Road Preparedness 101: Stock Your Vehicle With These Essential Items
Nov 20, 2014 06:55PM
● By Erin Frisch
America has a lot of open road out there, and most of it is far from a mechanic's shop. Of the 4.09 million miles of roads crisscrossing America, 2.98 million miles of them are found in rural regions, and more than 220,000 miles are highways, according to the American Road and Transportation Builders Association. Nothing ruins a car trip like being unprepared for an emergency, so put together a car emergency kit well before you need it. Make sure you include the following:
First Aid Kit
The first thing you should buy for your emergency kit is a first aid kit. A good first aid kit includes bandages, antiseptic, sanitary gloves, scissors, tape and burn cream. If there are any passengers with particular needs that you are aware of, include appropriate treatment options your kit.
Use a Class B and Class C-rated fire extinguisher in your car. They are appropriate for fires that involve combustible fluids like gasoline as well as fires involving electrical equipment.
Have at least three in your car so you can place them leading up to an accident in 50-foot intervals. Many pre-built emergency kits only come with one, so be sure to stock up.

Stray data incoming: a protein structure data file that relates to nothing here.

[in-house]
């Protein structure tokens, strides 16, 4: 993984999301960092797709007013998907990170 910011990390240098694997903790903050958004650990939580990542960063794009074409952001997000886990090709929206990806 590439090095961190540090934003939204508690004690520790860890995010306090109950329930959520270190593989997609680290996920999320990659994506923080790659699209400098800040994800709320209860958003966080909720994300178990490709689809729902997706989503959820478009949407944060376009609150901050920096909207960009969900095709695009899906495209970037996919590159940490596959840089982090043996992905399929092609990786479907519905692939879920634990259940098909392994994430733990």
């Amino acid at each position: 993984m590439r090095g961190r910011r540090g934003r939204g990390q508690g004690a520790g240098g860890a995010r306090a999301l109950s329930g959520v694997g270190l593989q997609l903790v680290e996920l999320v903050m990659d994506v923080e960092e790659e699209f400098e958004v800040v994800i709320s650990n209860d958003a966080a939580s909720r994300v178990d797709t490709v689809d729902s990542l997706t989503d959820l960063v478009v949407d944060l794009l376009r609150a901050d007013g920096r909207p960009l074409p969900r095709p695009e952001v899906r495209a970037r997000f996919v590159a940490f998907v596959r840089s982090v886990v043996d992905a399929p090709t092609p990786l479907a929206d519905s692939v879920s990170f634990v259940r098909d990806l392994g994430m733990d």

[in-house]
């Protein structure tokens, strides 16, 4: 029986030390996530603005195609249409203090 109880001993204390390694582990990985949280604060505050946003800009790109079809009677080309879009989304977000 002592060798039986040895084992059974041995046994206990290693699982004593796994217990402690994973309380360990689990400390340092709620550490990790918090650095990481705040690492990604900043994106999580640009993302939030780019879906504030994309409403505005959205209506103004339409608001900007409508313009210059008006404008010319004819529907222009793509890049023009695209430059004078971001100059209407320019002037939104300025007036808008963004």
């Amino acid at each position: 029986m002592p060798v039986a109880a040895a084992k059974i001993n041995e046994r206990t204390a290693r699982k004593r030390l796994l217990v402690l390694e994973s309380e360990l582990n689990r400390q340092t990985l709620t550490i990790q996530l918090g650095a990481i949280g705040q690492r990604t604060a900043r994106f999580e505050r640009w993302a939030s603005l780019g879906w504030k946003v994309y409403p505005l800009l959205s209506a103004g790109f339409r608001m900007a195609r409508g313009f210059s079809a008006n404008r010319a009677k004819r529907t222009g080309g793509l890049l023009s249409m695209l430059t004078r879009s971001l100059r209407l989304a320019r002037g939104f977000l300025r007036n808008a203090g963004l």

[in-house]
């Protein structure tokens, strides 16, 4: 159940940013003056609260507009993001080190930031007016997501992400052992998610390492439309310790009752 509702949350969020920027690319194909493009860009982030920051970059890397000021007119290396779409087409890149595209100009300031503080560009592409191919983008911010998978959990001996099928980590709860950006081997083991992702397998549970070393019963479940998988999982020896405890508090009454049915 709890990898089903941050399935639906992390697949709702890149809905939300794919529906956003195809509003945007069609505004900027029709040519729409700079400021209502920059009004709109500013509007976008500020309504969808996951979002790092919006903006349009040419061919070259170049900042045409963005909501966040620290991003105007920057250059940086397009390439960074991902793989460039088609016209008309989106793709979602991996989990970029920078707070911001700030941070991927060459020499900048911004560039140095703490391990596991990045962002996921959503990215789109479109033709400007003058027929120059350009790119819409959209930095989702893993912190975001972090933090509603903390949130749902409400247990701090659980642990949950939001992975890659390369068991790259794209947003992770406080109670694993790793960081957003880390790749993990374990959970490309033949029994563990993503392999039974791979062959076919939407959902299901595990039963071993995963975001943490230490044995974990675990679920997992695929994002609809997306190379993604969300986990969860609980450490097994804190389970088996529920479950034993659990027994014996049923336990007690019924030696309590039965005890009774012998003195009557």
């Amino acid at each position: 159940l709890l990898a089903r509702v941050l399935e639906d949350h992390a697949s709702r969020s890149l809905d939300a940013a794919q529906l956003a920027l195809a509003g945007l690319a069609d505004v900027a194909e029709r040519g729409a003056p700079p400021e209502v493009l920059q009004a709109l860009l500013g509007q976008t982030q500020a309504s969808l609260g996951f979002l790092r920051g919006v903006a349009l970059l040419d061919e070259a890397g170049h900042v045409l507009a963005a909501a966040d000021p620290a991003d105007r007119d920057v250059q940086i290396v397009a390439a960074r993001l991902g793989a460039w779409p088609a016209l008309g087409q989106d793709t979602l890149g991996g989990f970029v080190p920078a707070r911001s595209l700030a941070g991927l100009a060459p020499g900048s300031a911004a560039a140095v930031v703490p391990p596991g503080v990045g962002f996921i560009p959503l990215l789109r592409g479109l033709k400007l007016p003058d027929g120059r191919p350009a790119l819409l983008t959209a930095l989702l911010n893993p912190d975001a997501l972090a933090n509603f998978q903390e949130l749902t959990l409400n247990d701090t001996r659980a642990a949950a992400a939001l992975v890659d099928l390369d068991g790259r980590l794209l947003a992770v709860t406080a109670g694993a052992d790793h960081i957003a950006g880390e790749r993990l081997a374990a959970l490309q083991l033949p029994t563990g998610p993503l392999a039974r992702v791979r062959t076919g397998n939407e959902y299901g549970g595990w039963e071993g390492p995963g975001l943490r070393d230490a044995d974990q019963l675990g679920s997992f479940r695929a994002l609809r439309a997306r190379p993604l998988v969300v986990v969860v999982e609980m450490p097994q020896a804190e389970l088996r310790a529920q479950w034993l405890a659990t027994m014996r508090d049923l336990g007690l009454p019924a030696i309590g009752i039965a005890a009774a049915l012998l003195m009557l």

Many a potential emergency has been thwarted by a good set of jumper cables. They should be at least 10 feet long for those situations where it is difficult to get two cars close to one another.
While it won't fit in your emergency bag, a spare tire is a necessary component of your kit. Make sure you have a reliable spare, and check the pressure on it and all the tires before you head out for an extended road trip. Like jumper cables, a spare tire can avert disaster.
Rather than have a huge tool kit in your car, a single multi-tool can do for most of your needs. You'll still want to keep your tire iron handy, but a multi-tool is a great way to be prepared for anything.
A shake-to-charge flashlight that doesn't rely on batteries ensures that you won't be stuck with a light source that doesn't work when you need it most.
It might not seem like much, but when you are changing a tire in the rain or snow, a plastic poncho becomes your best friend.
Should you have to spend the night in your car trapped in a snowstorm, a nice warm blanket can make the night much more bearable.
A lot of pre-packaged emergency kits don't come with a tool to scrap the ice off your windshield, so if you live somewhere where you might need one, be sure to include it in your emergency kit.
Duct tape can be used for so many different purposes that it is a critical component of any emergency kit. A 10-foot roll takes up practically no space at all, so be sure to throw one in your kit.
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